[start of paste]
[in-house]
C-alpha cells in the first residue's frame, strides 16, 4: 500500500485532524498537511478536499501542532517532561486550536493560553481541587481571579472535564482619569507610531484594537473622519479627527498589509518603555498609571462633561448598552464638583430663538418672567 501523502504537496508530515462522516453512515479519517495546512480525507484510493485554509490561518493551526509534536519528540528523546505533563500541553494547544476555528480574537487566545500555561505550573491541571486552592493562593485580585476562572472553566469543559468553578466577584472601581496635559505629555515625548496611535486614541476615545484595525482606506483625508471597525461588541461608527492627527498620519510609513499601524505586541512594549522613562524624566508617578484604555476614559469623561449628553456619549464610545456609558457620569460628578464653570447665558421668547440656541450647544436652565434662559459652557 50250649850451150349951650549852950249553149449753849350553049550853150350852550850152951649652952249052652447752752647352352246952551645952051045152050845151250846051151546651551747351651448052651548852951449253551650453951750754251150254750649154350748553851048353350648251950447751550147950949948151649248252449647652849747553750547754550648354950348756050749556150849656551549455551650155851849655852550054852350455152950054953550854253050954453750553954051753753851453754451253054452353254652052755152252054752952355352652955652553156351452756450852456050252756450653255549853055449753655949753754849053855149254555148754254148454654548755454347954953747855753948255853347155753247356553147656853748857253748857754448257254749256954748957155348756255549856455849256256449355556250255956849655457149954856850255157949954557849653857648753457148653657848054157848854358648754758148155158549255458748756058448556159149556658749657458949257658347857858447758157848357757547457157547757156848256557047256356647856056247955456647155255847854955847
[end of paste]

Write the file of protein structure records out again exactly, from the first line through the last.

[in-house]
C-alpha cells in the first residue's frame, strides 16, 4: 500500500485532524498537511478536499501542532517532561486550536493560553481541587481571579472535564482619569507610531484594537473622519479627527498589509518603555498609571462633561448598552464638583430663538418672567 501523502504537496508530515462522516453512515479519517495546512480525507484510493485554509490561518493551526509534536519528540528523546505533563500541553494547544476555528480574537487566545500555561505550573491541571486552592493562593485580585476562572472553566469543559468553578466577584472601581496635559505629555515625548496611535486614541476615545484595525482606506483625508471597525461588541461608527492627527498620519510609513499601524505586541512594549522613562524624566508617578484604555476614559469623561449628553456619549464610545456609558457620569460628578464653570447665558421668547440656541450647544436652565434662559459652557 50250649850451150349951650549852950249553149449753849350553049550853150350852550850152951649652952249052652447752752647352352246952551645952051045152050845151250846051151546651551747351651448052651548852951449253551650453951750754251150254750649154350748553851048353350648251950447751550147950949948151649248252449647652849747553750547754550648354950348756050749556150849656551549455551650155851849655852550054852350455152950054953550854253050954453750553954051753753851453754451253054452353254652052755152252054752952355352652955652553156351452756450852456050252756450653255549853055449753655949753754849053855149254555148754254148454654548755454347954953747855753948255853347155753247356553147656853748857253748857754448257254749256954748957155348756255549856455849256256449355556250255956849655457149954856850255157949954557849653857648753457148653657848054157848854358648754758148155158549255458748756058448556159149556658749657458949257658347857858447758157848357757547457157547757156848256557047256356647856056247955456647155255847854955847